The research, “IL-17A exacerbates neuroinflammation and neurodegeneration by activating microglia in rodent models of Parkinson’s disease,” was published in Brain, Behavior and Immunity.

Parkinson’s disease is characterized by the gradual loss of dopaminergic neurons in the substantia nigra — a region of the brain responsible for movement control — together with brain inflammation caused by the over-activation of microglia, which are cells that support and protect neuronal cells, and are more reactive and proliferative than neurons.

“Our recent results show that Th17 cells contribute to PD [Parkinson’s disease] neuroinflammation and neurodegeneration. In revealing the mechanism by which Th17 cells injure dopaminergic neurons, we found that Th17 cells directly contact and kill neuronal cells by an interaction between two adhesion molecules expressed on membrane of these cells,” the investigators explained.

“Nevertheless, it needs clarification whether IL-17A … can directly damage dopaminergic neurons,” they added.

Of note, Th17 are the subtype of T-cells that produces IL-17 and have been associated with several inflammatory processes; a cytokine is a molecule that mediates and regulates immune and inflammatory responses.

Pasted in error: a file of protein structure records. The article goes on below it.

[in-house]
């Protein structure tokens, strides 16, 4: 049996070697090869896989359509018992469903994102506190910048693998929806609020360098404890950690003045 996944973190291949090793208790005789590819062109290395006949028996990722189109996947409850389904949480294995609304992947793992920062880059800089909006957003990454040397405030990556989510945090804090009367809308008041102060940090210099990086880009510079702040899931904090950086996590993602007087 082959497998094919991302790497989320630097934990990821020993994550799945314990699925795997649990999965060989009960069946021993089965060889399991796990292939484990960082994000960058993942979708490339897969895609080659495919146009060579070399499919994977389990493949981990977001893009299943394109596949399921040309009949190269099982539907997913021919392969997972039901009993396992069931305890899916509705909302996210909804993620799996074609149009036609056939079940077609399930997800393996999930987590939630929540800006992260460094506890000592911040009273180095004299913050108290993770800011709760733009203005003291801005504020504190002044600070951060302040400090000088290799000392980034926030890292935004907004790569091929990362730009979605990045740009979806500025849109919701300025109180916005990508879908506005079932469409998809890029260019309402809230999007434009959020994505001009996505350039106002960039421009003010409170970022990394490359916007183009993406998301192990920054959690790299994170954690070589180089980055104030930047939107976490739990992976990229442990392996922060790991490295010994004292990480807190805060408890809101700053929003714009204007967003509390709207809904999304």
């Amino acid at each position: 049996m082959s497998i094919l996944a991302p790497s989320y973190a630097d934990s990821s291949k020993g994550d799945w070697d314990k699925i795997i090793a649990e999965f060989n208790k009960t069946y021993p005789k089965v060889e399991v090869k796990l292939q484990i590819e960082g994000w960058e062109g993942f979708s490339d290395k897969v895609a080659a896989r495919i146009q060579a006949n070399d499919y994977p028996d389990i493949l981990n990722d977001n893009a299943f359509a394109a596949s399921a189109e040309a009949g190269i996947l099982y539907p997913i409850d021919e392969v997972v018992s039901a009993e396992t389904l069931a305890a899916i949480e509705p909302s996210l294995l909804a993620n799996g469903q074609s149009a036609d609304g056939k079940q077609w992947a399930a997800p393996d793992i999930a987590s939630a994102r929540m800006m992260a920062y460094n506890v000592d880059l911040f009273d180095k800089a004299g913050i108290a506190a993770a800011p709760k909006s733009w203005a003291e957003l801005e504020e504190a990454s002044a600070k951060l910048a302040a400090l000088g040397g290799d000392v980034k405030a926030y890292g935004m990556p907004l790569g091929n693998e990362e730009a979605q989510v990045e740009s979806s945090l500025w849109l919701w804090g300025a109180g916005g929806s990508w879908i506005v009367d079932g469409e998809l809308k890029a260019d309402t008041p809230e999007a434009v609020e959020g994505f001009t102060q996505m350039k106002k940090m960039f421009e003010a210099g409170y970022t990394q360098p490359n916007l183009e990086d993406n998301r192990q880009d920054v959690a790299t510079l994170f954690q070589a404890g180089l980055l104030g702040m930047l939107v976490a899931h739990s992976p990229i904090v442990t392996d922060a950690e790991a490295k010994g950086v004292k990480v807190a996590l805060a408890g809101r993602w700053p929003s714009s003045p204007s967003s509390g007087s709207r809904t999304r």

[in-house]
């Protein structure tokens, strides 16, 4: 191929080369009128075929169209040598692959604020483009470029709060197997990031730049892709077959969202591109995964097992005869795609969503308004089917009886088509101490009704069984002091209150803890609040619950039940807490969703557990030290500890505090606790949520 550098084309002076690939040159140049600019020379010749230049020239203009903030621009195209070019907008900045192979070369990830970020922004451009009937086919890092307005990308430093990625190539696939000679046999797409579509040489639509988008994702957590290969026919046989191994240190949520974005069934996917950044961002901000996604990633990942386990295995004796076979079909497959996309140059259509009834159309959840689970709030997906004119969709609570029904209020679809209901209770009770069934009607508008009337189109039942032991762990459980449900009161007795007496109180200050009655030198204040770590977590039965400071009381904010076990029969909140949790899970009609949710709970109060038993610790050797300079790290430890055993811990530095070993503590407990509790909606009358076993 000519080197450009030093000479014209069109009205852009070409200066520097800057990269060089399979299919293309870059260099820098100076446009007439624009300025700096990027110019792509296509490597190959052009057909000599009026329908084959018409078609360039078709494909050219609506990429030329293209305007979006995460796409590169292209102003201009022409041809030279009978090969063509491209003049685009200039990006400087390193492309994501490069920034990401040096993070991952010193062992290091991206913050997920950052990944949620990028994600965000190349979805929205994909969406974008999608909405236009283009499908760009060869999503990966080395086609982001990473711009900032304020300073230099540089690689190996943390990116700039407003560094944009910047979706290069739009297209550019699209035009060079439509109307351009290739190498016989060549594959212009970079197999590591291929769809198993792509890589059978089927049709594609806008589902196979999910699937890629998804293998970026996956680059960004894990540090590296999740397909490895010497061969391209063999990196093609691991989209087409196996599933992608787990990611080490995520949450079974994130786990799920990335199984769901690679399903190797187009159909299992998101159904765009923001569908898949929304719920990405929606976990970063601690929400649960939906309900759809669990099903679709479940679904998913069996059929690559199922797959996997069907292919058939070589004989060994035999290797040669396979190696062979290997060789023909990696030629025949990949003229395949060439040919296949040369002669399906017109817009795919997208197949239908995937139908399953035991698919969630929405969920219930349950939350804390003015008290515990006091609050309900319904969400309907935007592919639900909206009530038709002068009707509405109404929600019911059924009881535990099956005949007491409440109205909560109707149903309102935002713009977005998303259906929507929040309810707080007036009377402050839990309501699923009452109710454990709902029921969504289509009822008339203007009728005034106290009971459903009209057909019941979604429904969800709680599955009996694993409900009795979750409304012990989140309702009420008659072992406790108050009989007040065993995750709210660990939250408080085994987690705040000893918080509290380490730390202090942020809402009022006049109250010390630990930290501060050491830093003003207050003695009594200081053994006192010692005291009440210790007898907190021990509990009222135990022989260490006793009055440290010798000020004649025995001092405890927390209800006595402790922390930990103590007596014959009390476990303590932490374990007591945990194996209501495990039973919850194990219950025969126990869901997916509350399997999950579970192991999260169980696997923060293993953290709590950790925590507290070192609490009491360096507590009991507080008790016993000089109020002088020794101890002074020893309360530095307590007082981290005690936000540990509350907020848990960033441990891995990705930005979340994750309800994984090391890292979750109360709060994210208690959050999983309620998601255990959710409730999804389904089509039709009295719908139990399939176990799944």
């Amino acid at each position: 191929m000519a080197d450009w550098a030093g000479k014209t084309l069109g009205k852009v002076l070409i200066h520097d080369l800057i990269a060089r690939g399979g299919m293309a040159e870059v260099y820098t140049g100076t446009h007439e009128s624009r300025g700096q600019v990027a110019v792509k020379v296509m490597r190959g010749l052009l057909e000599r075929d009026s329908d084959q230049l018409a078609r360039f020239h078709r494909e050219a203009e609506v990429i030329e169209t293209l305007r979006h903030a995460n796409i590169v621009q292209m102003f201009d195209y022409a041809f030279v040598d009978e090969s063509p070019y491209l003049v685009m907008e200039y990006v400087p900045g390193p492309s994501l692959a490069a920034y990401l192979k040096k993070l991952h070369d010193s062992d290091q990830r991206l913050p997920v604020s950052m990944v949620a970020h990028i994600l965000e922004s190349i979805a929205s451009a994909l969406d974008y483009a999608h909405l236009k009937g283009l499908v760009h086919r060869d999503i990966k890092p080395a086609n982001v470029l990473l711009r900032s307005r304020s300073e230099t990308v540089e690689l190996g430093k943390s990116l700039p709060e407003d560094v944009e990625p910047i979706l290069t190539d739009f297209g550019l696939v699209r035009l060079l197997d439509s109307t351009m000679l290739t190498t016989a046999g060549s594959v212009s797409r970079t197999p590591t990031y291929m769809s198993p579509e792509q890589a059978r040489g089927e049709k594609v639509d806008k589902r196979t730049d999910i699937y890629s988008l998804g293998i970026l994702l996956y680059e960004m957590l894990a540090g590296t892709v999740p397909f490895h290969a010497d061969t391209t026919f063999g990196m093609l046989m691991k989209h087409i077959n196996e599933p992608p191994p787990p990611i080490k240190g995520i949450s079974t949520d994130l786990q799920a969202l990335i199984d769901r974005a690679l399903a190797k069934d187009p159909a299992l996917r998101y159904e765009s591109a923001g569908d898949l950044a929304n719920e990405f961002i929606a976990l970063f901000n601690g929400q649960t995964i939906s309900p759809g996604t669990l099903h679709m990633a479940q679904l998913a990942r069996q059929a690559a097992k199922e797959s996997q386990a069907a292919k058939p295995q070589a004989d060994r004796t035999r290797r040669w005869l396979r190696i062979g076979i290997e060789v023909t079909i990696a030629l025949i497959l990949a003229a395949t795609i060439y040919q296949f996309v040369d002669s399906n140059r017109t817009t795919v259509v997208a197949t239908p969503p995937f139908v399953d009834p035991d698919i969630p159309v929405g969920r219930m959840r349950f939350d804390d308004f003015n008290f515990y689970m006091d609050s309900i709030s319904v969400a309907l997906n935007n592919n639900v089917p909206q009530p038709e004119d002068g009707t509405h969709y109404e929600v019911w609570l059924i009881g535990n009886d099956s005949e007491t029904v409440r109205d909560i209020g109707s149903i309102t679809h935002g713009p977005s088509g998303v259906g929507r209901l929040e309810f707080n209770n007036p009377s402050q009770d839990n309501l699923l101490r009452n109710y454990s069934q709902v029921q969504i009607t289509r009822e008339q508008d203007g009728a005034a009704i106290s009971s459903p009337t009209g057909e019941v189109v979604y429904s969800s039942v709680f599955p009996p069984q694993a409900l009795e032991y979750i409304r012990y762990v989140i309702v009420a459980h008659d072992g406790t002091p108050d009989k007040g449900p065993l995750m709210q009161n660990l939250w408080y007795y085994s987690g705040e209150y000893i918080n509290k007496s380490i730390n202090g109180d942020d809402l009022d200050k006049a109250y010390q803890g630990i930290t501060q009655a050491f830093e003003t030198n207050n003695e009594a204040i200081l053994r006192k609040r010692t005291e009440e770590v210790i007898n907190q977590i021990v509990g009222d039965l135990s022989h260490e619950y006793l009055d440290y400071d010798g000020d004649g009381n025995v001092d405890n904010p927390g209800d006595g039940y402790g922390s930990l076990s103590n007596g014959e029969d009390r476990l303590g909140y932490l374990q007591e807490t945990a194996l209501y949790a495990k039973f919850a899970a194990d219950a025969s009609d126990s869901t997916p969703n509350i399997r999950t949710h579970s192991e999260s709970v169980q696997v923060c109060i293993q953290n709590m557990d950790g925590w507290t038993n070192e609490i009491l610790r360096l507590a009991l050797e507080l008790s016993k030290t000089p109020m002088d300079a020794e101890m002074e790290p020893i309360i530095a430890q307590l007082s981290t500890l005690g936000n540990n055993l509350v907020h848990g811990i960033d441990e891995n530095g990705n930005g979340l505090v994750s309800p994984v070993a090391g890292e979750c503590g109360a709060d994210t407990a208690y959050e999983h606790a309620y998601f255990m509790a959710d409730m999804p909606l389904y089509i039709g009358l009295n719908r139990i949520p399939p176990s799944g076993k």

In this study, a group of researchers from Nantong University in China set out to investigate how IL-17A might contribute to the development and progression of Parkinson’s in two different animal models of disease.

To trigger the onset of Parkinson’s, researchers treated mice with MPTP, a neurotoxin that induces brain inflammation, loss of dopaminergic neurons, and motor impairments, as seen in patients with the disease.

In parallel, rats were treated with MPP+, another neurotoxin closely related to MPTP, that also induces the onset of symptoms similar to those experienced by patients with Parkinson’s disease.